All last week  I was very excited for the upcoming weekend, knowing that I'd have time to work on a couple of projects that were very close to completion. 

I sub taught 7th and 8th grades Social Studies the last two weeks and I loved it! Much to the students' chagrin, my original degree is in Comprehensive Social Sciences and I LOVE teaching about the Middle Ages, the American Revolution, etc. (I kind of think they thought they were going to do nothing for two weeks and maybe even have to wait to take mid-term exams until the "real" teacher was there.) Anyway, between prepping for the classes, grading exams and other evening commitments, I knew that a lot of sewing and quilting was just not in the cards.

Everything was going along swimmingly and I was grading the last of the exams when WHAM!!

Thursday afternoon two students were involved in an accident - a very serious accident. Paige is fine (physically) and was released from the hospital. Allie, an 8th grader was not so lucky. She was life- flighted to Toledo where she remains in critical condition.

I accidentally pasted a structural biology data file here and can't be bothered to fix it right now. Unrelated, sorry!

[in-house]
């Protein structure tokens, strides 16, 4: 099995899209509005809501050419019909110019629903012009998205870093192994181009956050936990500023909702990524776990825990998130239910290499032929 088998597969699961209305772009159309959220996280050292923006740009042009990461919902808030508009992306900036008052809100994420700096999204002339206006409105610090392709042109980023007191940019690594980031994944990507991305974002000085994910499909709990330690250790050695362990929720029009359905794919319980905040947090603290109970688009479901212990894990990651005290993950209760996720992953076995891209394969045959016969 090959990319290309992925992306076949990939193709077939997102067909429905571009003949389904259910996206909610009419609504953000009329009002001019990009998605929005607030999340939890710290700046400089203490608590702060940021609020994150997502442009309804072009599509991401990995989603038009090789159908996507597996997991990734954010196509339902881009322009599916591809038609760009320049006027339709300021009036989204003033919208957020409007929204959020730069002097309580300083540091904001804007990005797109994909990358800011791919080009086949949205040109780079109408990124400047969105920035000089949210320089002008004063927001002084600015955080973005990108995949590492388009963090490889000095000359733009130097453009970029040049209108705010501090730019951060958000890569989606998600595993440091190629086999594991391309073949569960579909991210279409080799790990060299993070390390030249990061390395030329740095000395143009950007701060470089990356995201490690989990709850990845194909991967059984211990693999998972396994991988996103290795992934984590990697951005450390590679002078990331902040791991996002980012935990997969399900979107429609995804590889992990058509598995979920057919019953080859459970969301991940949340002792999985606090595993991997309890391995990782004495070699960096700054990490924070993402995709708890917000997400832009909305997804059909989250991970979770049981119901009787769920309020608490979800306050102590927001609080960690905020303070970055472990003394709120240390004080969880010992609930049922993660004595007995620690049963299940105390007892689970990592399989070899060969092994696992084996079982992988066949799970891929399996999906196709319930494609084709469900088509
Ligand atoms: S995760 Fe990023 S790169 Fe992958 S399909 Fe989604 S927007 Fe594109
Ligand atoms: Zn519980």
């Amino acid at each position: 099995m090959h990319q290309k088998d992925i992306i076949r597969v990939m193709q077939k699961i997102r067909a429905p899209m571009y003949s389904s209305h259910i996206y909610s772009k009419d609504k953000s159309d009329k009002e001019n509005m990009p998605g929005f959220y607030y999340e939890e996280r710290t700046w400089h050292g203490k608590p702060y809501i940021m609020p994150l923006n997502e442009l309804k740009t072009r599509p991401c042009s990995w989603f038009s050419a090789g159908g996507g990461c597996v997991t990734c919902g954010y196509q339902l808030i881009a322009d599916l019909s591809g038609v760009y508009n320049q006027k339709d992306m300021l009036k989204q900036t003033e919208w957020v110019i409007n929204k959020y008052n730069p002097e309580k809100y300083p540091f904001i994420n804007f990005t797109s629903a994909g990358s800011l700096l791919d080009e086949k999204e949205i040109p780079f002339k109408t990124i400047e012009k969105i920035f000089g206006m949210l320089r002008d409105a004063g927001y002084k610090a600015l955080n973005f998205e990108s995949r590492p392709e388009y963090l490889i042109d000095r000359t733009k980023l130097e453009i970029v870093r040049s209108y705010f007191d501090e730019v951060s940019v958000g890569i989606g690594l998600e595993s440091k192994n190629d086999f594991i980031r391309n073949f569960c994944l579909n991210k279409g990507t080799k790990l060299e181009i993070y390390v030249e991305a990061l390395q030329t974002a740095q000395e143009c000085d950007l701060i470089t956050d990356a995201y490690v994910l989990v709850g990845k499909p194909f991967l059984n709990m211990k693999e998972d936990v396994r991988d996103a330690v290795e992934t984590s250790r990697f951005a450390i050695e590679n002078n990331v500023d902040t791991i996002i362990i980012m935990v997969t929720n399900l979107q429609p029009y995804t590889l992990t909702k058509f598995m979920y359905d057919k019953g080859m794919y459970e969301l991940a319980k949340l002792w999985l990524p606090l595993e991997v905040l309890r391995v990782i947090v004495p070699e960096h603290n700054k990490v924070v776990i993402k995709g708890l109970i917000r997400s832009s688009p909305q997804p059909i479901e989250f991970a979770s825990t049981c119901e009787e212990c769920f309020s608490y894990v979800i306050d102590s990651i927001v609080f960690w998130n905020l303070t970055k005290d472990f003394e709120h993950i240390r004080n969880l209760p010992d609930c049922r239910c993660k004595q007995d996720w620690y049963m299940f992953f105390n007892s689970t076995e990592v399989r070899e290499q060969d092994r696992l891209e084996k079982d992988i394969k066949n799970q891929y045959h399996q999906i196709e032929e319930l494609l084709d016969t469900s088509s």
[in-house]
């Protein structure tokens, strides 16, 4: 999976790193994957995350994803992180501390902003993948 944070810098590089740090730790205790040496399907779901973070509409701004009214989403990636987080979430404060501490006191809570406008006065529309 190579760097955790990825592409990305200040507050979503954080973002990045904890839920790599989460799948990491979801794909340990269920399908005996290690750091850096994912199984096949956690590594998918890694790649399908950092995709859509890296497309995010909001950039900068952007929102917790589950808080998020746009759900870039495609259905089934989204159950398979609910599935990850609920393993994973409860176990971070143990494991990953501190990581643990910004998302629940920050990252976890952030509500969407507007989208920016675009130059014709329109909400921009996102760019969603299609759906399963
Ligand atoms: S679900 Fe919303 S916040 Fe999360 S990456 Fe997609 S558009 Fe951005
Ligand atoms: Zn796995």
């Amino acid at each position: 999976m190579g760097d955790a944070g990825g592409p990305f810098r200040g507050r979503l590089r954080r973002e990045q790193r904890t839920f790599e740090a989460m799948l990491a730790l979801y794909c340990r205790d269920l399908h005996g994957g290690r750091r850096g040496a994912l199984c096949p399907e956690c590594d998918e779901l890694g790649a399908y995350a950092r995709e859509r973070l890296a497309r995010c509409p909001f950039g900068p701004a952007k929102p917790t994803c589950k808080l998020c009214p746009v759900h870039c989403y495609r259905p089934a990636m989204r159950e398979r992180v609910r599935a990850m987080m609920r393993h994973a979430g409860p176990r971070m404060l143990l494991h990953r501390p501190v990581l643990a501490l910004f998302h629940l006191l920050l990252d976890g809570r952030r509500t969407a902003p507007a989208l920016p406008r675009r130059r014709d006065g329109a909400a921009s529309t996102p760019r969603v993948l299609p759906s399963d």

Needless to say, Friday was a roller coaster day of emotions for all of us. Upon arriving to school, there was a quick teachers' meeting to discuss the day. We were given a prepared statement to read regarding the accident and the latest update on Allie's condition. The principal and counselor were in the classrooms and available as needed all day and many of the students were in a state of shock and disbelief. They wanted to do something, but didn't know what. During study hall they made signs and cards. At lunch they made wrist bands to wear and took group pictures to send to Allie. They discussed ways to raise money for gas cards, food vouchers, etc. for Allie's family because Toledo is about an hour away and they knew it would be expensive to make that trip daily. They did a lot, but they still needed/wanted to do more. (Despite what we often think when we listen to the news, there really are some great kids out there who are compassionate, intelligent, caring and just plain good!)